Monday, October 17, 2011

My Desktop Is Changing


The Growing Pains Of An Evolving Desktop
Written by 1ROXTAR

Hello to everyone in Linux land. As you know by now, Ubuntu 11.10 codenamed Oneric Ocelot, has been released into the wild since October 13th. There have been many changes since 11.04 made it's controversial debut featuring Unity as the default desktop, instead of the standard Gnome. This has continued with Oneric, with the biggest factor being that the traditional Classic Gnome 2x will no longer be available, as the new fall back will be the newly refined and integrated Unity 2D.

This release has added a lot of spit and polish with a lot of work going into Unity and, in my opinion, is looking like a beautiful and efficient desktop. The dash is coming along with elegance and integrated with Scopes and Lenses, making finding applications easier and quicker. So much has already been written about it's features that I will include the release notes because my goal is to tackle other issues with this particular blog.

UBUNTU 11.10 RELEASE NOTES:

I have been following the Ubuntu 11.10 development process through the Alpha releases and continually updating all the way through until the final release, filing bug reports, participating in forum discussions and reading through many blogs. One thing that I have noticed consistently is that since Ubuntu 11.04 debuted with Unity as the default environment, there has been nothing but grumbling and Ubuntu bashing everywhere. You cannot read through Linux forums without coming across many threads entitled, “Goodbye Ubuntu”, “Going to KDE...XFCE...LXDE...etc” or the proverbial, “That's It I'm Moving To Arch”.

As I have stated in another blog, whenever some new adopters post that they love Ubuntu with Unity, they are greeted with much disdain by power users who hate having their customizations limited and locked down by default. This is where all the chagrin is stemming from. In previous versions, Ubuntu used the standard Gnome 2x or “Classic” desktop by default. What made the 2x series so popular was that you could tweak and customize it to your heart's galore. I, personally, was one who enjoyed making my desktop more unique than the next guy by adding various themes, indicators, docks and widgets. I can understand the root of those strong feelings because our desktops became an extension of our own individualities. Linux is about choice. Take that away and you get your hand bitten off.

Now we come to 2011 and the Linux desktop horizon is changing with the rise of smartphones and tablets. As our data becomes more mobile, developers are working to synchronize everything we use and need across all platforms, from your phones and tablets to your laptop and desktop computers. It is believed that by having a unified interface, it will help users avoid confusion and create a productive synergy. As handheld platforms are quickly becoming the dominant tools for accessing data, computer operating systems are following suit.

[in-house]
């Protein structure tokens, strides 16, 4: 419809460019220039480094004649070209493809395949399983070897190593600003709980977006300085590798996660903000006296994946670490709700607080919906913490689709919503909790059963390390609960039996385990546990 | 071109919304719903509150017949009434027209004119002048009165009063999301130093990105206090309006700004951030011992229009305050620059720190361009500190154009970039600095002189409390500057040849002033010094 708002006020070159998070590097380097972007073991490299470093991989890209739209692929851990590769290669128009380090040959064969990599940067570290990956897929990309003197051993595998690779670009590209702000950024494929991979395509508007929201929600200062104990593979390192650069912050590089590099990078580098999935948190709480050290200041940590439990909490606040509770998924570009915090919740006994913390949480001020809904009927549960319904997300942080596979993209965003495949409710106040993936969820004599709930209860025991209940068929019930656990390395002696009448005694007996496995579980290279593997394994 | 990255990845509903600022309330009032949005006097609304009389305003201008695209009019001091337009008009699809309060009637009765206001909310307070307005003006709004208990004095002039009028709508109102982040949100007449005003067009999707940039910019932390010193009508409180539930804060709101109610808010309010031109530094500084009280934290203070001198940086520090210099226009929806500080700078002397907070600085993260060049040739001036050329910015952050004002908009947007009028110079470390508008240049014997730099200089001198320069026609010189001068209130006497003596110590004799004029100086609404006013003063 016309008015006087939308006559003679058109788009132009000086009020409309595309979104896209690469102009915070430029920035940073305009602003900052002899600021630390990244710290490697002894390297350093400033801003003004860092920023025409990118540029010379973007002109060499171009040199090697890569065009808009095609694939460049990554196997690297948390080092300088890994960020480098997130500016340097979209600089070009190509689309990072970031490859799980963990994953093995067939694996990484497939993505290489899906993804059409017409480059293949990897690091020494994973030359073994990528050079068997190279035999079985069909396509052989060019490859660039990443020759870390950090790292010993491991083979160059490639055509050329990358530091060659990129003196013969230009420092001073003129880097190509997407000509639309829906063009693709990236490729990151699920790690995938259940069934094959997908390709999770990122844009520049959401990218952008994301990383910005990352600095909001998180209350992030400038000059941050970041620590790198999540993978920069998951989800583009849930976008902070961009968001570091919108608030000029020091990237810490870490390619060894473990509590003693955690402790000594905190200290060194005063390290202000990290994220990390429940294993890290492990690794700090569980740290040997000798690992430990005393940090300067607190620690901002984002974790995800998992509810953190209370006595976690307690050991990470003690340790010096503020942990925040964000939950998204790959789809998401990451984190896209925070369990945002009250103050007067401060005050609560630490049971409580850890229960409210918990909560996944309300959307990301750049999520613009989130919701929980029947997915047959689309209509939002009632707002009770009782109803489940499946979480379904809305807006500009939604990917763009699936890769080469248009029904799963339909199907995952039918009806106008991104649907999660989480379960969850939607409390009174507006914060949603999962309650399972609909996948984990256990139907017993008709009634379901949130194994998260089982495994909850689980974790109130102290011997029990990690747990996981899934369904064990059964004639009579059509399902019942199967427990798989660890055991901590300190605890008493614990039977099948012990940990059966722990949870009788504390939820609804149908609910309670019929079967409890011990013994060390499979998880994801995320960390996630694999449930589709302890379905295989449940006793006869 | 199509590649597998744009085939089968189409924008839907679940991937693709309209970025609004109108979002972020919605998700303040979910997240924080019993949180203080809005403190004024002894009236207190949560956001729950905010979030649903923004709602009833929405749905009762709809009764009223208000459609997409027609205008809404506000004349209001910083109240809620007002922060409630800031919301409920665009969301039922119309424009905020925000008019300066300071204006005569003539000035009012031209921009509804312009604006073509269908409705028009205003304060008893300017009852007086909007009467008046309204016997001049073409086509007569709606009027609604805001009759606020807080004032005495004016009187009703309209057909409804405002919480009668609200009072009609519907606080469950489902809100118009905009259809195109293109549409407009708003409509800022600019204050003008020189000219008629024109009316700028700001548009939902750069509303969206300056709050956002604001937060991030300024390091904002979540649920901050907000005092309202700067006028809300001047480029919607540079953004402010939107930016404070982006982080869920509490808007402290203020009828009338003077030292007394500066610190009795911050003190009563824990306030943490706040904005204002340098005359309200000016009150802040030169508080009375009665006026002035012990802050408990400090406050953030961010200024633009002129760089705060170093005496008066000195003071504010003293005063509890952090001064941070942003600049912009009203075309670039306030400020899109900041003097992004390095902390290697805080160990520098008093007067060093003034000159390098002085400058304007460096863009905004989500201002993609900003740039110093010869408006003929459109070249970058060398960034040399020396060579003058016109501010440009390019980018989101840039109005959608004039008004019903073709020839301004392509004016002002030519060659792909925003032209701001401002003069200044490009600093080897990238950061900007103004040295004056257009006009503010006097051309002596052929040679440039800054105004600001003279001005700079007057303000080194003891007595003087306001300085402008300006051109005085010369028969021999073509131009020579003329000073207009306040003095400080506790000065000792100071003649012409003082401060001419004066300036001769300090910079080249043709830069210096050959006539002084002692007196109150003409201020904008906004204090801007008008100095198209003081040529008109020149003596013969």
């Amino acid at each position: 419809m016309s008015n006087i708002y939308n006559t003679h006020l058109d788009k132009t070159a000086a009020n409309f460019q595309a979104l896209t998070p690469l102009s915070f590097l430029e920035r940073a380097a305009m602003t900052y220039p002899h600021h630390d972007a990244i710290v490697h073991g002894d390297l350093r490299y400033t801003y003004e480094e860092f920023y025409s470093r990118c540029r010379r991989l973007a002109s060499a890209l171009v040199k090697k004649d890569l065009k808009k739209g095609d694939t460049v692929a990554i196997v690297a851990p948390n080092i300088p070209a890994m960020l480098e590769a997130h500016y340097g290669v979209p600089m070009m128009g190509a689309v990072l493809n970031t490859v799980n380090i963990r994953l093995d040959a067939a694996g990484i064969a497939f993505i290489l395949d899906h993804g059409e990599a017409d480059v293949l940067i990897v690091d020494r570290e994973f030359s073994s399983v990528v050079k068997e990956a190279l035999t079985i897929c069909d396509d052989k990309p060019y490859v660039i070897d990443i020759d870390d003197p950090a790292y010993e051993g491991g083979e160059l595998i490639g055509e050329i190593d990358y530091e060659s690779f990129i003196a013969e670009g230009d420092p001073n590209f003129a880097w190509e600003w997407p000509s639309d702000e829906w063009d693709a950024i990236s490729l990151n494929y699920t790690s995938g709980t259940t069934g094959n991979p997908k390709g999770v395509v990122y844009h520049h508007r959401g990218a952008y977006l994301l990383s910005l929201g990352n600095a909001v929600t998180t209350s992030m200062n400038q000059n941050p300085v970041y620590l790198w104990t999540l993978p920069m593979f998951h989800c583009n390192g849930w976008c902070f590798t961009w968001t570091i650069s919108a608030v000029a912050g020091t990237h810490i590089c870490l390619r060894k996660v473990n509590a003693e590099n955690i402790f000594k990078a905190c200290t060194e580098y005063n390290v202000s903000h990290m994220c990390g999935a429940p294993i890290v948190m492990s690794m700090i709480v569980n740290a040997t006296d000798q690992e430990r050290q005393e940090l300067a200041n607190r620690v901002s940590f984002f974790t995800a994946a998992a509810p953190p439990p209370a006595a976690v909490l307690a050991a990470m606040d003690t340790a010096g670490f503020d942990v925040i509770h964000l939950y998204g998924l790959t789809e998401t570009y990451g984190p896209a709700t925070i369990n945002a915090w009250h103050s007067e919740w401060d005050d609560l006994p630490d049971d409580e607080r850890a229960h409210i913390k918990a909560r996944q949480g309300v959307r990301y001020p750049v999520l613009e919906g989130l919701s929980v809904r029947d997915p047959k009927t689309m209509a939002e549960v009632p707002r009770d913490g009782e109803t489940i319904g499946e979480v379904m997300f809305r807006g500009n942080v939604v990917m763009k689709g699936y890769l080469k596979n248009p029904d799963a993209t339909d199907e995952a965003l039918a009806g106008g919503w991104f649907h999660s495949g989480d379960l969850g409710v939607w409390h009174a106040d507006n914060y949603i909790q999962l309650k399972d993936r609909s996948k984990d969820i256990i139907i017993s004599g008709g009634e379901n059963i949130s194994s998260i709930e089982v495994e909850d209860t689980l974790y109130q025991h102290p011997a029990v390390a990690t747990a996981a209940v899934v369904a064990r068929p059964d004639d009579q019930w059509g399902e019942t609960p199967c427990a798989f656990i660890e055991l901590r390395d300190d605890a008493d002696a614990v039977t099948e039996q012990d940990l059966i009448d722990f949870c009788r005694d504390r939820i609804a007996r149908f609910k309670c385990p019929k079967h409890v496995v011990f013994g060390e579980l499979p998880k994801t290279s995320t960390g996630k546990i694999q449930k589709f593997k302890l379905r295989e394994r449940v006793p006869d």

Take a look at the the two major platforms, Apple's OS X and Microsoft's upcoming Windows 8. OS X is quickly adopting an iOS look and feel along with a planned integration of code. Microsoft is taking the Windows Phone 7 Metro tiled interface and adopting it as the default desktop for Windows 8. On the Linux front, we see Gnome dropping the 2x series and replacing it with Gnome 3 and it's new Gnome Shell which looks like it's also moving towards being a touch-centric interface. Ubuntu seems to be going the same route with it's homegrown interface, Unity and cloud technologies.

Each of these platforms has a very passionate, dedicated user base and community. I believe the major backlash stems from the feeling that these new interfaces and technologies are being forced upon their longtime users with little care as to how they feel or how it affects their productivity and work flow. This is especially felt within the Linux community who came to Linux because of it's freedom to control how their computers work. When you restrict them from their freedoms it stirs the ire that drove them from those other locked down proprietary operating systems. In contrast, Linux distros are built by their communities, even Ubuntu who has a commercial sponsor in Canonical, was built upon the genius of many dedicated programmers and hackers who contribute code with no thought towards monetary gain.